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Inside Reference Data magazine in article “Transparent Demands” by Michael Shashoua refers to our opinion on using Resource Oriented Architecture to combat data silos and achieve greater data transparency. Subscription is required to read but free trial is available or see the snippet below.

Dismantling Data Silos

Services such as Bloomberg’s BVAL, launched about two years ago, and others emulating BVAL’s capabilities are proving beneficial to buy-side firms to save time, meet regulatory requirements for pricing data and generally do their jobs, according to Smith.

The more sources end-users have, especially from individuals trading the security in question, the greater likelihood of getting transparent and vetted prices, he explains. “If you have a whole bunch of dealers who trade a security, and you can get them all in one spot, in real time or at least a couple times a day, you’ll have a much better idea and more confidence where that’s trading,” says Smith. “Some vendors are better than others at it.”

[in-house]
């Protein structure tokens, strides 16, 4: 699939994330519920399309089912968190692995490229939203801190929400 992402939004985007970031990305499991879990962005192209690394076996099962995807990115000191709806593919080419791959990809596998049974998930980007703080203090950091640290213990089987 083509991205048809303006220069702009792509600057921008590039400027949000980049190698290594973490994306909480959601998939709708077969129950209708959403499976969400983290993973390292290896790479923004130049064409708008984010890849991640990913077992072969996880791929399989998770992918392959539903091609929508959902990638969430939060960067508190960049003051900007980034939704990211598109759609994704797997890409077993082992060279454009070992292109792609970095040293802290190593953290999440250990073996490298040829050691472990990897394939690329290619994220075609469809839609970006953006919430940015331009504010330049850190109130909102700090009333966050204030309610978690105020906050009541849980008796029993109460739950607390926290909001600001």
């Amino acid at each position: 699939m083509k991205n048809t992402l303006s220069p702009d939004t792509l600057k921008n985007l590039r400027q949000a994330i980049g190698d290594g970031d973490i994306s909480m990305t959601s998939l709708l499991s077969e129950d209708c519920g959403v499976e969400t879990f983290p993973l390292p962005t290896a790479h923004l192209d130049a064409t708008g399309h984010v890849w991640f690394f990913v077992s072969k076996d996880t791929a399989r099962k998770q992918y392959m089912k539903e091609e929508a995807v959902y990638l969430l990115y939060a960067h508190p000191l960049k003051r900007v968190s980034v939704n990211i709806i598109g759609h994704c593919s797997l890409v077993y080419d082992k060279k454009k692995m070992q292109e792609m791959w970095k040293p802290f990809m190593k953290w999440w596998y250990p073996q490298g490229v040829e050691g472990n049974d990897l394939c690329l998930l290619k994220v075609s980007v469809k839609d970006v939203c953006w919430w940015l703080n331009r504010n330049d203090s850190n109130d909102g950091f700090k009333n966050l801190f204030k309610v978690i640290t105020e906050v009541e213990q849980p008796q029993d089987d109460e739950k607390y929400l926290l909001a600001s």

However, with multiple sources, data silos present an obstacle to achieving transparency, according to Victor Olex, founder and president of VT.Enterprise, a Jersey City, N.J.-based provider of financial industry technology. Data-sharing methods including extract-transform-load processes (ETL), service-oriented architecture (SOA) and data warehousing all fail to address the problems created by silos, adds Olex.

VT.Enterprise uses “resource-oriented architecture” (ROA) which allows data to remain in a user’s original systems while offering a central, on-demand and uniform access mechanism to all data stores, in interoperable fashion, under standard data formats, according to Olex.

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